His latest comment about children as “anchor babies” and “drug mules” crossing the border was universally condemned, even by his fellow Republicans. Speaker BoehnerJohn Andrew BoehnerLobbying world A new kind of hero? Last week's emotional TV may be a sign GOP up in arms over Cheney, Kinzinger MORE referred to “hateful language,” Eric CantorEric Ivan CantorBottom line Virginia GOP candidates for governor gear up for convention Cantor: 'Level of craziness' in Washington has increased 'on both sides' MORE called the comments “inexcusable” and right-wing Rep. Raul Labrador (Idaho) said they were “reprehensible and irresponsible.”
His hard-line and extremist views would have made him a one-term member of Congress in years past. Sadly, too many members of his caucus hold similar views that are preventing a vote on the immigration bill and other legislation to improve the plight of middle-class families. The extremism and gridlock of the Steve Kings may be a key reason why Congress is held in such low regard.
The latest NBC/Wall Street Journal survey indicates that 83 percent of Americans disapprove of the job Congress is doing; nearly 6 in 10 say that if they could replace every singly member of Congress they would do so.
Right now, 56 percent of Americans believe that Republicans are too inflexible in dealing with President Obama and yet 18 percent believe they are “too quick to give in.” That 18 percent is clearly the Tea Party crowd, the hardcore, far-right Republicans who believe that compromise is a four-letter word.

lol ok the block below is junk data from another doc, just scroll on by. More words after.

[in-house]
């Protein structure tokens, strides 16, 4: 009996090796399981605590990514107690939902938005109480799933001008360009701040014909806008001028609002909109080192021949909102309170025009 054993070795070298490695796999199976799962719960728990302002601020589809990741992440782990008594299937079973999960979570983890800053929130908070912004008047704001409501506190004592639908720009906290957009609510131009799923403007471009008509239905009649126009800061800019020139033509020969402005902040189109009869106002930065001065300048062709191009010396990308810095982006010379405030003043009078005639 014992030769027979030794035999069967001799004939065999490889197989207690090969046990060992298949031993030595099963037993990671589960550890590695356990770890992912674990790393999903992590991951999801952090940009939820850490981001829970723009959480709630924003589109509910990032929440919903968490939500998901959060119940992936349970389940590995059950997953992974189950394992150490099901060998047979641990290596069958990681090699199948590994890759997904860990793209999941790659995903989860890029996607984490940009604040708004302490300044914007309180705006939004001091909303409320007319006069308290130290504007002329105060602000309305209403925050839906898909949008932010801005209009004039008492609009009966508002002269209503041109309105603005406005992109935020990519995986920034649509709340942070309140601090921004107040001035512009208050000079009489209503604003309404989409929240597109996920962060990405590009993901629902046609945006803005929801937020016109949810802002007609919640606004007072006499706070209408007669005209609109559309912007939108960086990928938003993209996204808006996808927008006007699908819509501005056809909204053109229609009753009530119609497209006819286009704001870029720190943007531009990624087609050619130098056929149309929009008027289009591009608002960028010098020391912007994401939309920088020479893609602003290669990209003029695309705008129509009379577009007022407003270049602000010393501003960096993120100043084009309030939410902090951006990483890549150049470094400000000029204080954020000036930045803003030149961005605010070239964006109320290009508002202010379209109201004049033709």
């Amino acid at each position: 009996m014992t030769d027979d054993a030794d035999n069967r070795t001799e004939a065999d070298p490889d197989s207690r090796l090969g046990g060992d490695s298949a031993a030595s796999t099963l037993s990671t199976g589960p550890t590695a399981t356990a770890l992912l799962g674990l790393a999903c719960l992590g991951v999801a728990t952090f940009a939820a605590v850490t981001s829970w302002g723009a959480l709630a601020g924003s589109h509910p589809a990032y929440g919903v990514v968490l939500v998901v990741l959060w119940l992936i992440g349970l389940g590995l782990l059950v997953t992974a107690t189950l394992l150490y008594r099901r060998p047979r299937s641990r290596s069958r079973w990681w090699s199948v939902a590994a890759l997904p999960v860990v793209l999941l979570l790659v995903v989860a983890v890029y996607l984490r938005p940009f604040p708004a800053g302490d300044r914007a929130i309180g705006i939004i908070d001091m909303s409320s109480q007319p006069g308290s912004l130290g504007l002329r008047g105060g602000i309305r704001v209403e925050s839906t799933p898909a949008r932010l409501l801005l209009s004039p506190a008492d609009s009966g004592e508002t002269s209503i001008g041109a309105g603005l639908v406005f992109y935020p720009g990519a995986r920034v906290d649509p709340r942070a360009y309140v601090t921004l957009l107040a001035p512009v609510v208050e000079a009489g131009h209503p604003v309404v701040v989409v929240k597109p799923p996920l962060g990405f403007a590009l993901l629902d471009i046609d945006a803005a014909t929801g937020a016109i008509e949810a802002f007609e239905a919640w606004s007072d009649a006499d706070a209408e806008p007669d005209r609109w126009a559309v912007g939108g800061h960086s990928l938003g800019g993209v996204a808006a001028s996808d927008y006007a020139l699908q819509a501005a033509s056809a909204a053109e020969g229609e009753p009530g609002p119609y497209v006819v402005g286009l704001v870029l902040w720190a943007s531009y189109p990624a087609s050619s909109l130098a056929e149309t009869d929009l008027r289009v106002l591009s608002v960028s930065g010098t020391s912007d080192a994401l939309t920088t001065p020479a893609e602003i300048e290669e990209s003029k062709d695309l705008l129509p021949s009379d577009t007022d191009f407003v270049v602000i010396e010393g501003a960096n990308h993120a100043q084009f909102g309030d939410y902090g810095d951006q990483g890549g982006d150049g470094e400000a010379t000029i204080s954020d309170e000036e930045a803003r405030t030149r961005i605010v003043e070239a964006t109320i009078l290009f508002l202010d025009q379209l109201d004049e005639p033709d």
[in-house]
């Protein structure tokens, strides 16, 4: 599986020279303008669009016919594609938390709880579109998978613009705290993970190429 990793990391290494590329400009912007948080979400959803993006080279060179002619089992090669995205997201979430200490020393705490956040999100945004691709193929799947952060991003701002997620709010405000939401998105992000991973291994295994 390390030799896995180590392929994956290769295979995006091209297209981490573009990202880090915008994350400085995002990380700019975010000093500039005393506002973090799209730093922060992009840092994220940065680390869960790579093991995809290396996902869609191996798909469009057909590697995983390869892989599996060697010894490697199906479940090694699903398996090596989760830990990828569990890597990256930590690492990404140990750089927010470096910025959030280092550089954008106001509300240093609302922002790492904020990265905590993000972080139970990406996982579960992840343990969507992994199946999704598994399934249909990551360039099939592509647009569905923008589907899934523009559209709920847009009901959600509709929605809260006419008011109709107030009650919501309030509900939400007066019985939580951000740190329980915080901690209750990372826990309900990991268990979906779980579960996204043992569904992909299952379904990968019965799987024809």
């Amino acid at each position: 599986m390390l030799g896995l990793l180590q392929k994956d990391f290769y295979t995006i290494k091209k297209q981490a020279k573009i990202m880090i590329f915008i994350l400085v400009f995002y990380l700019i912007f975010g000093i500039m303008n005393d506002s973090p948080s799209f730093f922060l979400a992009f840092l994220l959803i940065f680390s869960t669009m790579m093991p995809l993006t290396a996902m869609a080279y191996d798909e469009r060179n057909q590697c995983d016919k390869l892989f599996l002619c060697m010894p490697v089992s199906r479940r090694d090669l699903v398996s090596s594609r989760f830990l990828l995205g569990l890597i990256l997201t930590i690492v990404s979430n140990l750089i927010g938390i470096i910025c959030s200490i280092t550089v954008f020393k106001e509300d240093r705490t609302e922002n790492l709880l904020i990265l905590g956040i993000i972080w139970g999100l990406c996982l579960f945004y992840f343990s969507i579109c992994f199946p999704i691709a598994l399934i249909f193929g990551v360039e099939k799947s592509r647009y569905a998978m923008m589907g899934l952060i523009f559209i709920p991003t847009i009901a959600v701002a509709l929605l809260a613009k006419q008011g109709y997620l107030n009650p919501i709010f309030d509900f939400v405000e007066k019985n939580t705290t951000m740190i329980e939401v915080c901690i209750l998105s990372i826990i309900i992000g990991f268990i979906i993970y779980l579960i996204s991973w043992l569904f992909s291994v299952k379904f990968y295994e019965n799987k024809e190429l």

That is a reflection of a large group of Republicans who would make Ronald Reagan blush yet use his name to justify their positions as naysayers. Reagan would not recognize the Republicans in the Steve King camp; he would not tolerate them. Conservatives of yesteryear like Bob Dole find the tenor and the tone and the issue positions to be out of step. The GOP should be “closed for repairs” Dole said and he wisely stated that both he and Reagan wouldn’t have made it in today’s Republican primaries and caucuses.
Dole celebrated his 90th birthday in the Capitol this week as the Tea Party Caucus was right next door. What an irony. A man who gave nearly three-quarters of a century to his country and worked across the political aisle like a pro to better people’s lives finds himself shoulder to shoulder with those who killed the disability treaty and who mock his ability to compromise and actually accomplish something.
As a Democrat, I do sincerely hope that the future of the Republican Party is much closer to the vision and compassion and capability of a Bob Dole than the cynicism and extremism of a Steve King.